The vaping fad is on the wane amongst American high schoolers.
According to a November 3, 2023 survey from the Centers for Disease Control and Prevention (CDC), the number of high school students who report that they engage in vaping has decreased over the past year. In 2022, 14.1% of U.S. high school students reported that they vaped electronic cigarettes. In 2023, the percentage dropped to 10.0%. (For details on the survey results, please click here).
These survey results are positive. While e-cigarettes are not as unhealthy as traditional cigarettes, they still pose health hazards due to the presence of nicotine (which is highly addictive) and other harmful substances. Furthermore, data shows that young people who get hooked on e-cigarettes are more likely to smoke traditional cigarettes in the future.
The Associated Press reported on the following key findings from the CDC survey:
- Approximately one-quarter of students who use e-cigarettes use them on a daily basis;
- About 2.8 million middle and high school students (or one in 10) reported having recently used a tobacco product;
- Almost 90% of students who vape use flavored products that taste like fruit or candy.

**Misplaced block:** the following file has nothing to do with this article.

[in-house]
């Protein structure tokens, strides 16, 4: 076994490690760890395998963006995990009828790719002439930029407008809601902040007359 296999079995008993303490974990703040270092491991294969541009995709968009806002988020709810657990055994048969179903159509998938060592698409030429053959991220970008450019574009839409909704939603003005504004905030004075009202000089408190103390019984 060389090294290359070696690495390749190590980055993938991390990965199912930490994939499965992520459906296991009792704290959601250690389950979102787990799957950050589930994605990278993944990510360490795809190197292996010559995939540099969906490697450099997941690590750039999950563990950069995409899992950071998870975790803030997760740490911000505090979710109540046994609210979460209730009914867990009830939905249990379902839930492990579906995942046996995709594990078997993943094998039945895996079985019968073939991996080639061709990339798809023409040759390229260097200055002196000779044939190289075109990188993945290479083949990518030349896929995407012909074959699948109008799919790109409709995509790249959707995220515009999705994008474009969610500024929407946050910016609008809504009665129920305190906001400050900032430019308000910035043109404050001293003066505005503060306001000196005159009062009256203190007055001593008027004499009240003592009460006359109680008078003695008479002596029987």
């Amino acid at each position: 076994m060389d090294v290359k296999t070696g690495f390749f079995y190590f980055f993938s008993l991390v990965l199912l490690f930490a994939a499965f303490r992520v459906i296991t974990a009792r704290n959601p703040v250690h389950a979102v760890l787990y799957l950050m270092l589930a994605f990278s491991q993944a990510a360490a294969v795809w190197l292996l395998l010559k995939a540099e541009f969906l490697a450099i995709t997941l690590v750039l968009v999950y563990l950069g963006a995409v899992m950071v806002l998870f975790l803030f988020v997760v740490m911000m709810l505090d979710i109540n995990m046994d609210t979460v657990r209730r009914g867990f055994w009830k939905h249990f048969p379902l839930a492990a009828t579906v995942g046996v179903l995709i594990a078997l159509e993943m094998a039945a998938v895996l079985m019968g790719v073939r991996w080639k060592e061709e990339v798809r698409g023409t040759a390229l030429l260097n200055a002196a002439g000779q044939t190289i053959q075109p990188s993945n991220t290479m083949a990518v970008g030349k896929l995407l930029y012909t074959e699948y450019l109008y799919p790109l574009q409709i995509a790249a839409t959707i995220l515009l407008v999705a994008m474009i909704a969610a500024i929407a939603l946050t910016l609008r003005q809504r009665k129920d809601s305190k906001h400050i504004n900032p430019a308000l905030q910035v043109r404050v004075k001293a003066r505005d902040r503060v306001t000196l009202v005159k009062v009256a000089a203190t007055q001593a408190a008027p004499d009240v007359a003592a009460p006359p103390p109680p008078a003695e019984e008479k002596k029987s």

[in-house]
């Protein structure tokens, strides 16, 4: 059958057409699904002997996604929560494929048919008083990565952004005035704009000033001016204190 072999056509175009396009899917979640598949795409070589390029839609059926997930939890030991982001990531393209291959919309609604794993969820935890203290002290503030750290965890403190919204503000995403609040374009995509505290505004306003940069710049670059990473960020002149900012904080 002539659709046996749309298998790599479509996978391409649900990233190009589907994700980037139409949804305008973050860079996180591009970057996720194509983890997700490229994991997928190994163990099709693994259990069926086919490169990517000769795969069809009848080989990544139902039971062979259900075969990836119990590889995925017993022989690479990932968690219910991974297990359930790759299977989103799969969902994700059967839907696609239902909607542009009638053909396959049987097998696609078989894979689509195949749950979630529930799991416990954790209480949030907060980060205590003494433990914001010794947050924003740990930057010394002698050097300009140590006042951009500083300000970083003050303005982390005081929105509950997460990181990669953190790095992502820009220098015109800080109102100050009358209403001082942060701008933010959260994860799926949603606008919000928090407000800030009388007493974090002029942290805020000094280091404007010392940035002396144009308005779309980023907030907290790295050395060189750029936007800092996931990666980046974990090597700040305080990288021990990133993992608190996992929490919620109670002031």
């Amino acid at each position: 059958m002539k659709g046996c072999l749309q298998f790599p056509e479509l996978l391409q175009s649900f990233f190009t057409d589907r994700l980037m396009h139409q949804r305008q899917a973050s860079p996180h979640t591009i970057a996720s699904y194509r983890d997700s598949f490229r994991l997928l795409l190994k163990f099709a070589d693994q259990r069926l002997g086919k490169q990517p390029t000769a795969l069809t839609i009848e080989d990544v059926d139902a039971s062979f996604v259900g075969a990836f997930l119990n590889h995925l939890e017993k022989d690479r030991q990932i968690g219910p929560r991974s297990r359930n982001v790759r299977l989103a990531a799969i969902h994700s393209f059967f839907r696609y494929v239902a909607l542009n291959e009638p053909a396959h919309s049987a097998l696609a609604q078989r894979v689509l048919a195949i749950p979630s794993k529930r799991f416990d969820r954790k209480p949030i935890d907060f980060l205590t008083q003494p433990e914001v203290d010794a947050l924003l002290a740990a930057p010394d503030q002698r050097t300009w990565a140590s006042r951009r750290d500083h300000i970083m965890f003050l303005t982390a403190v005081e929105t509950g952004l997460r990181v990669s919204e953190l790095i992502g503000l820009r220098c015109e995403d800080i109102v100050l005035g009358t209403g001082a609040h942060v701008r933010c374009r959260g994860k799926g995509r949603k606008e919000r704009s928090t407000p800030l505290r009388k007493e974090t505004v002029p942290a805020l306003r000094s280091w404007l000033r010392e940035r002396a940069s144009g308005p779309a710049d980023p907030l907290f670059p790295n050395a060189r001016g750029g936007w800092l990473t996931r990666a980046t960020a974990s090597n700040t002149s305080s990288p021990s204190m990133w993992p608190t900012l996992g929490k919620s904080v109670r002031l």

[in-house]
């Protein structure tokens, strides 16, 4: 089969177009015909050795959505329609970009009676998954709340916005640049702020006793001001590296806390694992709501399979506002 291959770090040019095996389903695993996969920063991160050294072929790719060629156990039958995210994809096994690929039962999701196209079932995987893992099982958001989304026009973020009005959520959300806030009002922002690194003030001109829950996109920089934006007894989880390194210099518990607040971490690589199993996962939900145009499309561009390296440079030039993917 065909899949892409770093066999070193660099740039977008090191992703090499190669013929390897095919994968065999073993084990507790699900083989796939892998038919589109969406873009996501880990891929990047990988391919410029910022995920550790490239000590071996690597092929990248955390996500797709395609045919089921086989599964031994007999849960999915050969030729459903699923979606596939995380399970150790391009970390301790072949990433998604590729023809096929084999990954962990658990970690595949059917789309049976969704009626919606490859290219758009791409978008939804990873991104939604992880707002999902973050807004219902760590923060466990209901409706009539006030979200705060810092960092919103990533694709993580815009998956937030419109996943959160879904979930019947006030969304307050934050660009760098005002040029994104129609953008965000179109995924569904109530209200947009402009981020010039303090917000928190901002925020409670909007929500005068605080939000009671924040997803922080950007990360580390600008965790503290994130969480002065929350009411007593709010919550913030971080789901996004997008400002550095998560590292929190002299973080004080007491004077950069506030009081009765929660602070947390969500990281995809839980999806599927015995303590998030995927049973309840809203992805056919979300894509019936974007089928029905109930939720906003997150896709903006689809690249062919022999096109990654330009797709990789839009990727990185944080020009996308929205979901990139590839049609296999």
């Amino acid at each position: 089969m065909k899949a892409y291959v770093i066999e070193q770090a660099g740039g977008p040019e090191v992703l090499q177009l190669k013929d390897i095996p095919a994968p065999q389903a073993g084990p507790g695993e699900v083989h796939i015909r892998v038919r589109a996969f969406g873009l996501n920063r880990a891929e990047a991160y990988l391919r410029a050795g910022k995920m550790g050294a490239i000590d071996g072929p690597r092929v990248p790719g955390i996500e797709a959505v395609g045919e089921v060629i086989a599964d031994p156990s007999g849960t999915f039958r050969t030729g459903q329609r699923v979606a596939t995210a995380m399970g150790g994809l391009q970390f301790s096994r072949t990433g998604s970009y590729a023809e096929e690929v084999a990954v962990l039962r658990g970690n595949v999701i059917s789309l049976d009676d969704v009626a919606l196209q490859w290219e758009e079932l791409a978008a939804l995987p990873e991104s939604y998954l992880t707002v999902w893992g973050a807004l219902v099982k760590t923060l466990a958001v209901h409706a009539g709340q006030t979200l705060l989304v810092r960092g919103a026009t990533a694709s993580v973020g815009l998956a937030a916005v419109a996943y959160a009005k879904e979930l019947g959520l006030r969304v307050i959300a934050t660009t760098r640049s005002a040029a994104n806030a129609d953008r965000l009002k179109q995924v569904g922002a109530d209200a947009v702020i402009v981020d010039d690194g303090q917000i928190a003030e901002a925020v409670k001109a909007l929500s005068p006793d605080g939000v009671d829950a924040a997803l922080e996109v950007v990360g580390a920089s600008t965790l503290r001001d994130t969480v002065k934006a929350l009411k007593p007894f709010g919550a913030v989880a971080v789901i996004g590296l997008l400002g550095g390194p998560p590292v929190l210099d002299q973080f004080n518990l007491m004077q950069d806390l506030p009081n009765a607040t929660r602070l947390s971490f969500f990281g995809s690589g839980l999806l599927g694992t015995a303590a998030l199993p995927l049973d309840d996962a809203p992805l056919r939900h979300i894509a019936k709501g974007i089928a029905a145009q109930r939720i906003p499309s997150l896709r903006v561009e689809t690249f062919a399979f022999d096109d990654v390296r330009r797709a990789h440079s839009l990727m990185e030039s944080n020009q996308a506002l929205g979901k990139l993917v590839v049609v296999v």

According to the AP, health officials believe that the drop in vaping by highschoolers may be connected to “efforts to raise prices and limit sales to kids by raising the legal age to 21.” The U.S. Food and Drug Administration (FDA) has sent warning letters to sellers who allow underage persons to purchase e-cigarettes. The FDA has also banned the use of flavors in reusable e-cigarettes; however, flavored disposable cigarettes—some of them made in China—continue to be sold in the United States.
New Yorkers should be encouraged by the latest survey results regarding highschoolers and e-cigarettes. Nevertheless, parents should be vigilant about teens and vaping due to the popularity of flavored vaping products with young people.
 According to the Centers for Disease Control, “vaping” means using an electronic cigarette (also known as an e-cigarette). The CDC states that “e-cigarettes come in many shapes and sizes. Most have a battery, a heating element, and a place to hold a liquid. E-cigarettes produce an aerosol by heating a liquid that usually contains nicotine—the addictive drug in regular cigarettes, cigars, and other tobacco products—flavorings, and other chemicals that help to make the aerosol. Users inhale this aerosol into their lungs. Bystanders can also breathe in this aerosol when the user exhales into the air.”
 Strangely, the number of middle schoolers who report that they are e-cigarette users did not decline from 2022 to 2023.